It took God employing pastoral hardship for me to embrace the inescapable reality that everything I did in ministry was done in allegiance to, and in pursuit of, either the kingdom of self or the kingdom of God. This truth is best exegeted for us in Matthew 6:19-34. I’m convinced that this passage is an elaborate unpacking of the thoughts, desires, and actions of the kingdom of self. Notice the turn in the passage in verse 33, where Jesus says, “But seek first the kingdom of God.” The word but tells us this verse is the transition point of the passage. Everything before it explains the operation of another kingdom, the kingdom of self. This makes the passage a very helpful lens on the struggle between these two kingdoms that somehow, some way, battles in the heart of everyone in ministry.
In this article I want to examine four treasure principles that emerge from this passage that I find helpful as I seek to examine the motivations of my own heart in ministry.
1. Everyone lives for some kind of treasure. We’ve been designed by God to be value-oriented, purpose-motivated beings. God gave us this capacity because he designed us for the worship of him. So what you do and say in ministry is always done in pursuit of some kind of treasure. Now you will recognize that there are few things that are intrinsically valuable. Most treasures have an assigned value. So the familiar saying says, “One man’s trash is another man’s treasure.” This side of eternity, here’s what happens to all of us: things begin to rise in importance beyond their true importance and set the agenda for our thoughts, desires, choices, words, and actions. What is the battle of treasure about? It is daily working to keep what God says important in our personal lives and ministries. Pastor, what is important to you in ministry?
2. The thing that’s your treasure will control your heart. Jesus says, “For where your treasure is, there your heart will be also.” The heart, being the summary term for the inner man, could be characterized as the causal core of your personhood. What Jesus is saying here is profound. He’s suggesting that there’s a war of treasure that’s being fought at the center of what makes you think what you think, desire what you desire, and do what you do. Whether you are conscious of it or not, your words and actions in ministry are always your attempt to get out of it what’s valuable to you. Pastor, what are the deep heart desires that shape your everyday words and actions?
3. What controls your heart will control your behavior. Remember that by God’s design, we’re worshipers. Worship isn’t first an activity; worship is first our identity. That means everything you and I do and say is the product of worship. So the treasures (things that have risen to levels of importance in my heart) that rule the thoughts and desires of my heart will then control the things that I do. The war between these two kingdoms in ministry is not first a war of behavior; it’s a war for the heart. If I lose this deeper war, I’ll never gain ground in the arena of my words and actions. Pastor, what do your words and actions reveal about what’s truly important to you?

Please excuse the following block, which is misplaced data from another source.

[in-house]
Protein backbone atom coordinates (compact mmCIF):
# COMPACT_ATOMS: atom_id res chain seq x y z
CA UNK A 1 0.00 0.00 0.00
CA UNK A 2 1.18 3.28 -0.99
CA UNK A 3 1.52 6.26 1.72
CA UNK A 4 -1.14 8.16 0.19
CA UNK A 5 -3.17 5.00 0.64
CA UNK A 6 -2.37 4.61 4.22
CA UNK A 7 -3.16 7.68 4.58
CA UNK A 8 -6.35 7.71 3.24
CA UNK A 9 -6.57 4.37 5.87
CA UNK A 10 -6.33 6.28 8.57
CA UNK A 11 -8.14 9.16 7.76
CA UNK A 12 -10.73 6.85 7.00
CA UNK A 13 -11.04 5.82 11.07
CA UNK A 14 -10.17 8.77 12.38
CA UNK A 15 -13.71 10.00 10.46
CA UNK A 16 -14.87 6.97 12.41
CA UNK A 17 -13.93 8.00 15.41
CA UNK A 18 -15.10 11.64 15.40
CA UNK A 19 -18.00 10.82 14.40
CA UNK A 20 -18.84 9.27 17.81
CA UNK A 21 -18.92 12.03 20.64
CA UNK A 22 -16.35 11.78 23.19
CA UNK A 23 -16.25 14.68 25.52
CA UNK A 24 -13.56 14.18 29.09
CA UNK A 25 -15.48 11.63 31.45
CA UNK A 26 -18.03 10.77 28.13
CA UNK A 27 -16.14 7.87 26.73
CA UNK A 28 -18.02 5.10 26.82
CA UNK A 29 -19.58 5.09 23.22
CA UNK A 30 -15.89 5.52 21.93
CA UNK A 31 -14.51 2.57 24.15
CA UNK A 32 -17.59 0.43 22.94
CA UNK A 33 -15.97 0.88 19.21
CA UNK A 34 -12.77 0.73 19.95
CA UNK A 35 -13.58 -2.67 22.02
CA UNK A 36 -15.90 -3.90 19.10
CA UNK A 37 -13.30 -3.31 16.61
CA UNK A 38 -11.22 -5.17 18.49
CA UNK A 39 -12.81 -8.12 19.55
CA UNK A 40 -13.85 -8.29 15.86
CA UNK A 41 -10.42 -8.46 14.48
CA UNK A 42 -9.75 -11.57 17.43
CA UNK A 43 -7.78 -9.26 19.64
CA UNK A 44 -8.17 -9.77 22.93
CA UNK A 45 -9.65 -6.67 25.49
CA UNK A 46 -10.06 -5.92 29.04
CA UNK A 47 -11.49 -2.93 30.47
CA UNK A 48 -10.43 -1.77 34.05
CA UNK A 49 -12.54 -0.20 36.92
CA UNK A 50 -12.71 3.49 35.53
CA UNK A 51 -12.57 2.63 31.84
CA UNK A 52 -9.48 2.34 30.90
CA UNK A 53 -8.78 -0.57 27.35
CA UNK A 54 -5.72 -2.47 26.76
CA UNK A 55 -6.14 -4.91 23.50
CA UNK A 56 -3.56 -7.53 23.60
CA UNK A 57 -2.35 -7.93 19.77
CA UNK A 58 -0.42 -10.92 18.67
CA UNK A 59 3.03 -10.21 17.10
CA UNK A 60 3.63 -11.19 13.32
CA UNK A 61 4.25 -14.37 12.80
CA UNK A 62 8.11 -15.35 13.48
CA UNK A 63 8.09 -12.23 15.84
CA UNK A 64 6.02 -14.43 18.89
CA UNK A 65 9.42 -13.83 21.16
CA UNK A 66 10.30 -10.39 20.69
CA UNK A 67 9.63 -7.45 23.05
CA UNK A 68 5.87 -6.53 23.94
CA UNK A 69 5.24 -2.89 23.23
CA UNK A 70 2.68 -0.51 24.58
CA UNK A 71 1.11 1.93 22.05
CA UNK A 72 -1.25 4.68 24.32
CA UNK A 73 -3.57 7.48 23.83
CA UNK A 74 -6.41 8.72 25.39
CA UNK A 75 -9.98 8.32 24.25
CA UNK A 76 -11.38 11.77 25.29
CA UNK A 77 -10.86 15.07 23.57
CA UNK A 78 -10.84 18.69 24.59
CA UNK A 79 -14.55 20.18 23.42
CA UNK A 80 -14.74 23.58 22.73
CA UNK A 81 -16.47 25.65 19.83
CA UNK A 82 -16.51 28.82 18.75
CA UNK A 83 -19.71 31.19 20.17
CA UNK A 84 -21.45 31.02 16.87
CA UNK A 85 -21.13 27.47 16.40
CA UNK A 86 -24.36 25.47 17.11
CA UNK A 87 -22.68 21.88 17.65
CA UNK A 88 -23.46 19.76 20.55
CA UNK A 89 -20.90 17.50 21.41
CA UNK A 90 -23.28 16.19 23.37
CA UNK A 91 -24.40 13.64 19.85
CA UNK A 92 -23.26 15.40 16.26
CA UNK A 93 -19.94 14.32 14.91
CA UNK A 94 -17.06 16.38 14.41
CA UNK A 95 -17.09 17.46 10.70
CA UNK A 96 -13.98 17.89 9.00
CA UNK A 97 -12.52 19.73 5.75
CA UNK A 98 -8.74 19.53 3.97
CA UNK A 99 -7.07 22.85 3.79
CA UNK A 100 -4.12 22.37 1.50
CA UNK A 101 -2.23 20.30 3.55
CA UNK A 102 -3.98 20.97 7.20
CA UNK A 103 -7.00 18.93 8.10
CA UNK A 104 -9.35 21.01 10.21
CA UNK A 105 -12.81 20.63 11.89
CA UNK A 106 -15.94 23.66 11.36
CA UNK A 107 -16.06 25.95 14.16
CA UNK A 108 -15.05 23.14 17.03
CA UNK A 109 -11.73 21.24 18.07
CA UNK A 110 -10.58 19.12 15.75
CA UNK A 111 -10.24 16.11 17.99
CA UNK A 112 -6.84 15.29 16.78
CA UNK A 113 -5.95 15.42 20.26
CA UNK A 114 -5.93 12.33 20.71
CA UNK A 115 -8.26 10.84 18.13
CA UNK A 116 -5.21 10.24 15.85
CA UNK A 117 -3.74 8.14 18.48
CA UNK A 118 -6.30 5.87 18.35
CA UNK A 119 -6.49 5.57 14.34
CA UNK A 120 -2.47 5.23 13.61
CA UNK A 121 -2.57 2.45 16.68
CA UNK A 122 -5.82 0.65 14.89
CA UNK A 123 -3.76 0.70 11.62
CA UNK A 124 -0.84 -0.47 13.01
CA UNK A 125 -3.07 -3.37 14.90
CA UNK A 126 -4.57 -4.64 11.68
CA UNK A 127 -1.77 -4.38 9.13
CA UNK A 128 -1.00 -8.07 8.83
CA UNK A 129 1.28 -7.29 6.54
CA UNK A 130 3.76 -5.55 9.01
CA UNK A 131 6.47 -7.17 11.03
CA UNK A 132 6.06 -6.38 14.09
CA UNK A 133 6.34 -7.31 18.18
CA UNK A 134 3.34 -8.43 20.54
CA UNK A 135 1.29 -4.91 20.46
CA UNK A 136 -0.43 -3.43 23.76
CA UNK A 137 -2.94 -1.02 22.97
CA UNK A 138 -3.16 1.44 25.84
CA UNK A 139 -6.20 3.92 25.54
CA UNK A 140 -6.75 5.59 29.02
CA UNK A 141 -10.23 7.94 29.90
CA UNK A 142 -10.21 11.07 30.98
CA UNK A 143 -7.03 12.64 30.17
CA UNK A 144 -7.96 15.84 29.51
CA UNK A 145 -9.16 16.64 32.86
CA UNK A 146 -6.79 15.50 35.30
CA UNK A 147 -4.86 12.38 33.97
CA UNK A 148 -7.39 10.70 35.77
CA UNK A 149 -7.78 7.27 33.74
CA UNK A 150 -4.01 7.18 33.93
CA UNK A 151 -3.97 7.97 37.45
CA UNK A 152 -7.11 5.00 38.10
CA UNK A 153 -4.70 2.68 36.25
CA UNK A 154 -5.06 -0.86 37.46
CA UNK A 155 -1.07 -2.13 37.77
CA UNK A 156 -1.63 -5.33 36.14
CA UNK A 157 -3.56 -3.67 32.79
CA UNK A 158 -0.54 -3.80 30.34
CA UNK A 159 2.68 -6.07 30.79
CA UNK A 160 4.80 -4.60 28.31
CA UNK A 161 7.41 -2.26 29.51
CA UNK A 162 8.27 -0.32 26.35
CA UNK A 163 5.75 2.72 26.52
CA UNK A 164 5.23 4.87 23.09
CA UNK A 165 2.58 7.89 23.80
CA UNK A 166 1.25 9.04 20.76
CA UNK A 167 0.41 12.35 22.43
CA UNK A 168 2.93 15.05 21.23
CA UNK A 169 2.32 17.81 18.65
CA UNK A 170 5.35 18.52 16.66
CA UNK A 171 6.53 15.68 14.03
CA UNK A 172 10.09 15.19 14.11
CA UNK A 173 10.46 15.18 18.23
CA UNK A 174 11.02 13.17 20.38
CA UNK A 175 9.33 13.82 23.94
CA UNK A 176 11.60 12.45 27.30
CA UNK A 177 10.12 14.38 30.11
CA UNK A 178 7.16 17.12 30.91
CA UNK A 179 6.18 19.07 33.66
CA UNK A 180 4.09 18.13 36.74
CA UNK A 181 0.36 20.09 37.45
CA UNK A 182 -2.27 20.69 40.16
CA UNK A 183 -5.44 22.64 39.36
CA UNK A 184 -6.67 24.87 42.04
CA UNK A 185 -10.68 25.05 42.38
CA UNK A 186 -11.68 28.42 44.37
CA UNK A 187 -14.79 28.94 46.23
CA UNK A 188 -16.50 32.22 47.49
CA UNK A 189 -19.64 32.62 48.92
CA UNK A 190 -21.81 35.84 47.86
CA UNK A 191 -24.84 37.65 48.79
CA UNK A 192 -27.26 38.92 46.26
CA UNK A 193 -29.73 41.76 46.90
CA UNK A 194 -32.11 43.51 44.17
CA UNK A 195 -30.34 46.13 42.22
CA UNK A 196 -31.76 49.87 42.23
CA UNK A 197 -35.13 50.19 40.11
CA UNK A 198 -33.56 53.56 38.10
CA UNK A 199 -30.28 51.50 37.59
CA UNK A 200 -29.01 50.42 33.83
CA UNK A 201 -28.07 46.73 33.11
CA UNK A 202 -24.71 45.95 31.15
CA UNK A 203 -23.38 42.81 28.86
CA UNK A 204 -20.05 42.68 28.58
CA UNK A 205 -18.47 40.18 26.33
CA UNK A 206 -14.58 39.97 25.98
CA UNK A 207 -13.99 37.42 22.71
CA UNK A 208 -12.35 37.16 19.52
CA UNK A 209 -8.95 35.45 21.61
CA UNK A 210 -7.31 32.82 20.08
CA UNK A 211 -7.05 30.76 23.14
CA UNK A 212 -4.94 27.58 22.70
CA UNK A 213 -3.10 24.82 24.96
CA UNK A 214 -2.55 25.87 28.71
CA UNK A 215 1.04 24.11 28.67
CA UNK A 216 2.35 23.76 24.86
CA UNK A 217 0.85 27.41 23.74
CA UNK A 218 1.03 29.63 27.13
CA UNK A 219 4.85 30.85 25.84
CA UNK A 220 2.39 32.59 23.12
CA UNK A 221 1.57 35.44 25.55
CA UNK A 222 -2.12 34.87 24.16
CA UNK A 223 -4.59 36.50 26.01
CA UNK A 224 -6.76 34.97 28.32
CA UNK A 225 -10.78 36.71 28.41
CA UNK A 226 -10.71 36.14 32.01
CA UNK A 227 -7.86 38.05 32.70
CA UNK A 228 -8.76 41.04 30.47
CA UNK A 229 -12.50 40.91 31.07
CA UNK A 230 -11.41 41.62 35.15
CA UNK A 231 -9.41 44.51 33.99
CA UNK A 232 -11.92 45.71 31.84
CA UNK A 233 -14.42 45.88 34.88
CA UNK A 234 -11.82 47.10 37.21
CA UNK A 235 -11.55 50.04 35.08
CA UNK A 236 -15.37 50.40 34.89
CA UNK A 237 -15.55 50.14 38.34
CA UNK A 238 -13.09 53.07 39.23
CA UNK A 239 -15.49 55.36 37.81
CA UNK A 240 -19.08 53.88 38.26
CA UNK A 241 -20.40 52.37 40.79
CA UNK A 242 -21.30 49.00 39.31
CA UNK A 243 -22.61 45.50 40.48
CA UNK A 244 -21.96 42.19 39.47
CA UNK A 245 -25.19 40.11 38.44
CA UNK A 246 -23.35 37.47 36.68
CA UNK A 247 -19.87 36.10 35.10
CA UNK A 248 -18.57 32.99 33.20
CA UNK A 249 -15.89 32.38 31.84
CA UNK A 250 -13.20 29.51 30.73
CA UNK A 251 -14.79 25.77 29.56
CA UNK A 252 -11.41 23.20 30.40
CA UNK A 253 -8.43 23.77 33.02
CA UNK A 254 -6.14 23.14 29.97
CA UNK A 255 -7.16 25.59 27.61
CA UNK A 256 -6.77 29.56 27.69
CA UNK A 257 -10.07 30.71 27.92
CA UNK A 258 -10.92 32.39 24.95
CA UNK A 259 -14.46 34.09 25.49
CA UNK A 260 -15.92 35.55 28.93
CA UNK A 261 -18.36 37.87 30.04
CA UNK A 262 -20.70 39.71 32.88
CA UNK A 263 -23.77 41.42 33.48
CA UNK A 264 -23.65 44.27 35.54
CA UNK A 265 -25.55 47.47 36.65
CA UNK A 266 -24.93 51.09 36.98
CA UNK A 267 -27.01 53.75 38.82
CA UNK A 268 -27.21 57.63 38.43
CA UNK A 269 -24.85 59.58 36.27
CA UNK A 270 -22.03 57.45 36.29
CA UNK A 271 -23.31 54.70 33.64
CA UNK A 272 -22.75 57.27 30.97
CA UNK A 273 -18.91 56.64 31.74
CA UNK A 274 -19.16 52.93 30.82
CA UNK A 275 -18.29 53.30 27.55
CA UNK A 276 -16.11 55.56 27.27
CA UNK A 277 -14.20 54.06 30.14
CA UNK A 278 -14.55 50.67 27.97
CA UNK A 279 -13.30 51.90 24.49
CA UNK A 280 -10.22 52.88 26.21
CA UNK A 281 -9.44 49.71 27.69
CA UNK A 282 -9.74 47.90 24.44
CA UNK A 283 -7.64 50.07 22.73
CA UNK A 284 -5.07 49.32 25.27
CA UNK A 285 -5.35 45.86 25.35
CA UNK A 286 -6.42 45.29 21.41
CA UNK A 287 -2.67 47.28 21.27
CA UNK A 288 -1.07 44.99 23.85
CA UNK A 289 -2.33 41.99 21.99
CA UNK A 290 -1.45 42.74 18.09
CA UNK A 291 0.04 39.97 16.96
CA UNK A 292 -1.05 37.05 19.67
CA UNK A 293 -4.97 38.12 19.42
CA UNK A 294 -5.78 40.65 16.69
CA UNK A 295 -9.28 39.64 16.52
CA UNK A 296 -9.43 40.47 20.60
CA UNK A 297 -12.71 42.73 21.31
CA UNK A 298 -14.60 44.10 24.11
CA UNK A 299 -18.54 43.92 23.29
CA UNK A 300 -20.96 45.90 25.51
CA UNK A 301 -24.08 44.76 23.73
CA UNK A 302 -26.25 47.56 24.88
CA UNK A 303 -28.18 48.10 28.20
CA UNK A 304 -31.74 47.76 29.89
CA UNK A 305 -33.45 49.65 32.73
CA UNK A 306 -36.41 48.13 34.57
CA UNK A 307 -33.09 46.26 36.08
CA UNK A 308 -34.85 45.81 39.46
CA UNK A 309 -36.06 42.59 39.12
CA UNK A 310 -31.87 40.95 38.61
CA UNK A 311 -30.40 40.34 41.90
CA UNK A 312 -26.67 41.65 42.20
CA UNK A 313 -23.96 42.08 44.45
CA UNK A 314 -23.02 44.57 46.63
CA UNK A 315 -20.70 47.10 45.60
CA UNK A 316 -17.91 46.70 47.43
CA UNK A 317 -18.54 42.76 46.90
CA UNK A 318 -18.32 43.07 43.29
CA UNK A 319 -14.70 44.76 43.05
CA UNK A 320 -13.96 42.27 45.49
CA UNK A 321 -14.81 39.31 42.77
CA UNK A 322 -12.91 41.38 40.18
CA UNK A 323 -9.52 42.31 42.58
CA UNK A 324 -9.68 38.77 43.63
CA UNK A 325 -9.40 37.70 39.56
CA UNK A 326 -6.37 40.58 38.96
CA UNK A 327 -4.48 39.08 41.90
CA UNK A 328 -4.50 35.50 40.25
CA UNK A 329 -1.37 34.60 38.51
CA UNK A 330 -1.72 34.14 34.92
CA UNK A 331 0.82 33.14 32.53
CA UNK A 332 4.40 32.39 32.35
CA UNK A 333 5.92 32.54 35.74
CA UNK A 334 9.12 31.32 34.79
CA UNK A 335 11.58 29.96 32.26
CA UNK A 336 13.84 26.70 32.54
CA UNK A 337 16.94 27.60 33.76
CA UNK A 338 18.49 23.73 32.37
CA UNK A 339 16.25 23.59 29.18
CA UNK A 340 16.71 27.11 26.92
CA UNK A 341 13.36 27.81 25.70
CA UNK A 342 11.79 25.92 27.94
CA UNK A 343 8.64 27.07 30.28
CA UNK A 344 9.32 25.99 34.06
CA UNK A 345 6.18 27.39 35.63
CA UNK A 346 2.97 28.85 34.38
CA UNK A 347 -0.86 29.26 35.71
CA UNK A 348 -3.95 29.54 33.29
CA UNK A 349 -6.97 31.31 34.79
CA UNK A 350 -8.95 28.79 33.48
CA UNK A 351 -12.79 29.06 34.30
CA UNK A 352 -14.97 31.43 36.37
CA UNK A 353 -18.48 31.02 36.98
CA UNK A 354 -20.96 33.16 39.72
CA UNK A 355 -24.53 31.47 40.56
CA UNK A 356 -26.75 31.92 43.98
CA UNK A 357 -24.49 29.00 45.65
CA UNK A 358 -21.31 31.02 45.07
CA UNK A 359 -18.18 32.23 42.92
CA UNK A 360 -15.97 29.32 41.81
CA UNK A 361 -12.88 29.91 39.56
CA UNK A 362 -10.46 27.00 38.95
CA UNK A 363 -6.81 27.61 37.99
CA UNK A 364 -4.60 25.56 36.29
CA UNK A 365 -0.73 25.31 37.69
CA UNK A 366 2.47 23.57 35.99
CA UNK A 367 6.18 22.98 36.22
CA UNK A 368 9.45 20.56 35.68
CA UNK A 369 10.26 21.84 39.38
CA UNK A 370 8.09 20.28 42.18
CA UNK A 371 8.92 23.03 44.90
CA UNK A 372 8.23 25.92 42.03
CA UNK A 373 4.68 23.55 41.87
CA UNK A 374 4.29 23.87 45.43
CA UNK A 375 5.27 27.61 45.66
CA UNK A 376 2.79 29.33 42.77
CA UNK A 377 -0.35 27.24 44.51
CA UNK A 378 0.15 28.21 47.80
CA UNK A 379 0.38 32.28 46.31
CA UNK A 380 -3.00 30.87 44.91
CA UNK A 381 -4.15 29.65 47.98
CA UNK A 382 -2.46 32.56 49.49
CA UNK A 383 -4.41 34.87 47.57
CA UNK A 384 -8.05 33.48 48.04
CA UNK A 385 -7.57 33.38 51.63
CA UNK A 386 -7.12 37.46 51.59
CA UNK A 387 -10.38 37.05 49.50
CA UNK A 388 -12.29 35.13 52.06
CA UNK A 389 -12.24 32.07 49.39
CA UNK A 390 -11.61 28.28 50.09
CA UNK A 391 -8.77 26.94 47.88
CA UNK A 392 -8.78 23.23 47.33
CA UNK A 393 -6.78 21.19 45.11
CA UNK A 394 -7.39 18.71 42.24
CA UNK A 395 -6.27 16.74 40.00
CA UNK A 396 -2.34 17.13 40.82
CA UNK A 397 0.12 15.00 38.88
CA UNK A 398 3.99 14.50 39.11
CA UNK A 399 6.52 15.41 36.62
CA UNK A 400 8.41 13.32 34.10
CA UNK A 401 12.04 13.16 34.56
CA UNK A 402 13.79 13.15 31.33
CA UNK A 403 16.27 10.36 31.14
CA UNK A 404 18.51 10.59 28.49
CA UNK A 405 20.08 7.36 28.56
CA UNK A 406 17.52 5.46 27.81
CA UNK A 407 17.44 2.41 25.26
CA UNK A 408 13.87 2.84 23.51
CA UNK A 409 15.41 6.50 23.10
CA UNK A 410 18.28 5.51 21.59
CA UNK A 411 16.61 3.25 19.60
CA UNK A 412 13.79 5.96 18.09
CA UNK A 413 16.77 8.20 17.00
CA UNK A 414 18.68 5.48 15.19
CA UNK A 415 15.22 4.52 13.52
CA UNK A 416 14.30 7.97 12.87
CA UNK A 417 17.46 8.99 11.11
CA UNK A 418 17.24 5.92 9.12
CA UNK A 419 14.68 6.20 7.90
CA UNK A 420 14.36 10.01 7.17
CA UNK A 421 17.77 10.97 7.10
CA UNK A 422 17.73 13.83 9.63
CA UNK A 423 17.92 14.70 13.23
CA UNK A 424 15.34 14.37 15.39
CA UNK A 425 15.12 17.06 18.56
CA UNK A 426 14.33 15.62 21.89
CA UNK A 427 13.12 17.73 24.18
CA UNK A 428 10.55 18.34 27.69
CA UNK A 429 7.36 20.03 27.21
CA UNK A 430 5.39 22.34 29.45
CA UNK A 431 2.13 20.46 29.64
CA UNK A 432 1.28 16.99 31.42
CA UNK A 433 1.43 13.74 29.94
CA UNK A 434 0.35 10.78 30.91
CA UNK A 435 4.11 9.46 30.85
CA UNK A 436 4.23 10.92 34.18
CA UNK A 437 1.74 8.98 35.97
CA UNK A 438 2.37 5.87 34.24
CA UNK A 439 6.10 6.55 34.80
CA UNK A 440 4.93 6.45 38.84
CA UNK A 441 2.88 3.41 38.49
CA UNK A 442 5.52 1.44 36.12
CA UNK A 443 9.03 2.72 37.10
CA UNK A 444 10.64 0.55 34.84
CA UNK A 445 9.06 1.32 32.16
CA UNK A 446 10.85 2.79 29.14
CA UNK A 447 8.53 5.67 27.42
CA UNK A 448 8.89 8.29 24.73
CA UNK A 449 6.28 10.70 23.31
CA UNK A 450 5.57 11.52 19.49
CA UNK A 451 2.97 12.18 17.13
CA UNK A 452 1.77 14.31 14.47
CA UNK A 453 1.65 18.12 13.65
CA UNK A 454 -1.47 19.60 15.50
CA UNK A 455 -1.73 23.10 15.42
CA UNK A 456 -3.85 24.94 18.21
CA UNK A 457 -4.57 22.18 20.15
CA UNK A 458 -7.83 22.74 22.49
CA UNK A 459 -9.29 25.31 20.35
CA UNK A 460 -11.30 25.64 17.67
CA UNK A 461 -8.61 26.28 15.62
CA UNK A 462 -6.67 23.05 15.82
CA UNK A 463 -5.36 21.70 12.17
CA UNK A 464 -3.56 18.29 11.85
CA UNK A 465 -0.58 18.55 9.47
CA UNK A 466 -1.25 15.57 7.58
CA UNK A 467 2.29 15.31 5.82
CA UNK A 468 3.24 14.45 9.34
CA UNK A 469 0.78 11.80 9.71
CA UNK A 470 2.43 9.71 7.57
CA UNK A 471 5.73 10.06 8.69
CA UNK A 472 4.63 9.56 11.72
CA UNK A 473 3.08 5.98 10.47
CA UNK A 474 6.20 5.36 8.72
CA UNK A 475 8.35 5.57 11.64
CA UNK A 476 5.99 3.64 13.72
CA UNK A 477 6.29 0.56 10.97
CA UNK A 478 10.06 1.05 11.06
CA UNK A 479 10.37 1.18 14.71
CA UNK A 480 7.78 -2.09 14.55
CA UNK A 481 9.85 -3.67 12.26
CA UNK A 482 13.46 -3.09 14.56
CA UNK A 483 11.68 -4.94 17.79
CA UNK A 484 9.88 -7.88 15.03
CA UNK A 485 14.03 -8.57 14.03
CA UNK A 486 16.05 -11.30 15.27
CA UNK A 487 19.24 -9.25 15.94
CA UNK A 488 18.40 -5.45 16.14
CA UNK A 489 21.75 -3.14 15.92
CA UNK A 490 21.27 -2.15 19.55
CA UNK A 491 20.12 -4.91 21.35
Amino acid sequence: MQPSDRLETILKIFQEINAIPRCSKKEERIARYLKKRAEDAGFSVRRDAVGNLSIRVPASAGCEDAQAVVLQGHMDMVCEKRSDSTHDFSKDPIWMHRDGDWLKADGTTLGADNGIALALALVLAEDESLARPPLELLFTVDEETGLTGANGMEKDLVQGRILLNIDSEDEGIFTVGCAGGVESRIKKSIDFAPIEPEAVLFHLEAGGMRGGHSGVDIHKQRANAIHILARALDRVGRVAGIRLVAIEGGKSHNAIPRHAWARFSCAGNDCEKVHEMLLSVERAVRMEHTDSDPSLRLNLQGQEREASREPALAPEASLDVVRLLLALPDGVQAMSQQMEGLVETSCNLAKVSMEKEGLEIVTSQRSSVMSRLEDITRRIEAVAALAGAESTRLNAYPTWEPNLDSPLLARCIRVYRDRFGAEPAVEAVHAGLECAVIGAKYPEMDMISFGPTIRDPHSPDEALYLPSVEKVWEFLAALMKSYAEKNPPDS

4. Your functional treasures are always attached to the kingdom of self or the kingdom of God. Christ really does give us only two options. Either I’ve attached my identity, meaning, purpose, and inner sense of well-being to the earth-bound treasures of the kingdom of self or to the heavenly treasures of the kingdom of God. This is an incredibly helpful diagnostic for pastoral ministry. Consider these questions:
• The absence of what causes us to want to give up and quit?
• The pursuit of what leads us to feeling over-burdened and overwhelmed?
• The fear of what makes us tentative and timid rather than courageous and hopeful?
• The craving for what makes us burn the candle at both ends until we have little left?
• The “need” for what robs ministry of its beauty and joy?
• The desire for what sets up tensions between ministry and family?
Could it be that many of the stresses of ministry are the result of us seeking to get things out of ministry that it will never deliver? Could it be that we’re asking ministry to do for us what only the Messiah can do? Could it be that in our ministries we’re seeking horizontally what we’ve already been given in Christ? Could it be that this kingdom conflict is propelled and empowered by functional, personal gospel amnesia? When I forget what I’ve been given in Christ, I will tend to seek those things out of the situations, locations, and relationships of my ministry. Pastor, in what ways are you tempted to seek from your ministry what you’ve already been given in Christ?
You see, the biggest protection against the kingdom of self is not a set of self-reformative defensive strategies. It’s a heart that’s so blown away by the right-here, right-now glories of the grace of Jesus Christ that you’re not easily seduced by the lesser temporary glories of that claustrophobic kingdom of one, the kingdom of self. I will say much more about this and Matthew 6 in my next post. Click to read original article here
Credit: Paul Tripp, Christian Post